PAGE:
The present invention relates to a sanitary napkin wherein the pad portion of the napkin is completely encapsulated within a thin sheet of liquid impermeable material, whereby menstrual blood and other secretions are fully retained within the pad material; the menstrual liquids are prevented from contacting the woman's skin, thereby minimizing the risks of infection.
In a preferred embodiment of the invention the napkin comprises an elongated absorbent pad having a narrow section adopted for placement between a woman's thighs and a wide section adopted for placement against the woman's abdomen. The narrow section can have a transverse width of about one inch, whereas the wide section can have a transverse width of about two and one half inch. The shape of the pad is such that the pad is quite comfortable while it is being worn; the narrow section of the pad conforms to the woman's anatomy, without binding or rubbing against the woman's skin. The wide section of the pad lying against the woman's abdomen provides an adequately sized reservoir for menstrual blood and other secretations.
As an important feature of the invention, the sanitary napkin comprises a liquid absorbent plug extending right angularly from the narrow section of the pad for insertion into the woman's vagina. The plug is contiguous with the pad, whereby menstrual blood can flow through the plug into the pad for collection and distribution to other parts of the pad not in direct contact with the plug.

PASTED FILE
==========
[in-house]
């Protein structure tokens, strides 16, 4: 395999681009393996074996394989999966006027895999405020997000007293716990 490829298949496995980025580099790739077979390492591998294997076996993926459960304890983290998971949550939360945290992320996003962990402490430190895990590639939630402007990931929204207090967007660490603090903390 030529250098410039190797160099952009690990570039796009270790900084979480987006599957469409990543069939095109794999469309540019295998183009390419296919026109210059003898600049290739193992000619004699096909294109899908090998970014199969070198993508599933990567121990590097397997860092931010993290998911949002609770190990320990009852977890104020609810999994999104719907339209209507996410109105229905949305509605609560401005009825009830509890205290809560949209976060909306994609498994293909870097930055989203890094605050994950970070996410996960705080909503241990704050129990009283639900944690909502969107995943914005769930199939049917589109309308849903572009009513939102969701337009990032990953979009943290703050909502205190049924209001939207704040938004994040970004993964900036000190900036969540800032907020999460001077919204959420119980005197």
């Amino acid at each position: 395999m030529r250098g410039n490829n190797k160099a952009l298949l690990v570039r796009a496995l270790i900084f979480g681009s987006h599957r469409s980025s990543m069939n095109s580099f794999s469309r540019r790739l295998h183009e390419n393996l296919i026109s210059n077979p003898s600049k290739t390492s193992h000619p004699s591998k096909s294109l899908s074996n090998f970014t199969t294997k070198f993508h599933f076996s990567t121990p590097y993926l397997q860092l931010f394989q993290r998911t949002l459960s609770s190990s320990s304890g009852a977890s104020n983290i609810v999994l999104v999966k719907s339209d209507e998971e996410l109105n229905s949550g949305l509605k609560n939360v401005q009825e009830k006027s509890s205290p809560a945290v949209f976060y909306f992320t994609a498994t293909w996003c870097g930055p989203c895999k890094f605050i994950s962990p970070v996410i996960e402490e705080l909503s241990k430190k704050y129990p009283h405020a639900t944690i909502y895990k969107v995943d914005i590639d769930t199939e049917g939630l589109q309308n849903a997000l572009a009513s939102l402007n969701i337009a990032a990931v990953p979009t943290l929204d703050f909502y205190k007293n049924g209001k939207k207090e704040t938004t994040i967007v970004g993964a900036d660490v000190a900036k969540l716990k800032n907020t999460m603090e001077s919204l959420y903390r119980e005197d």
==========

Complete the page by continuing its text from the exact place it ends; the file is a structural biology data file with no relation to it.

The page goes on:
The aforementioned thin sheet of liquid impermeable material extends entirely around the porous pad, but not around the plug, so that menstrual fluids are prevented from leaking outwardly through the pad surface. Since the plug is located within the woman's vagina, there is a relatively unobstructed path for liquid flow through the plug into the porous pad.
A major feature of the invention is the complete containment of the menstrual liquids, with no possibility for the depositing of such liquids on the woman's skin. The pad can be designed to have a relatively large total volume, to provide an adequately sized reservoir for the collecting liquids.
FIG. 1 is a plan view of a sanitary napkin constructed according to the invention.
FIG. 2 is a sectional view taken on line 2--2 in FIG. 1.
FIG. 3 is a view taken in the same direction as FIG. 2, but illustrating another embodiment of the invention.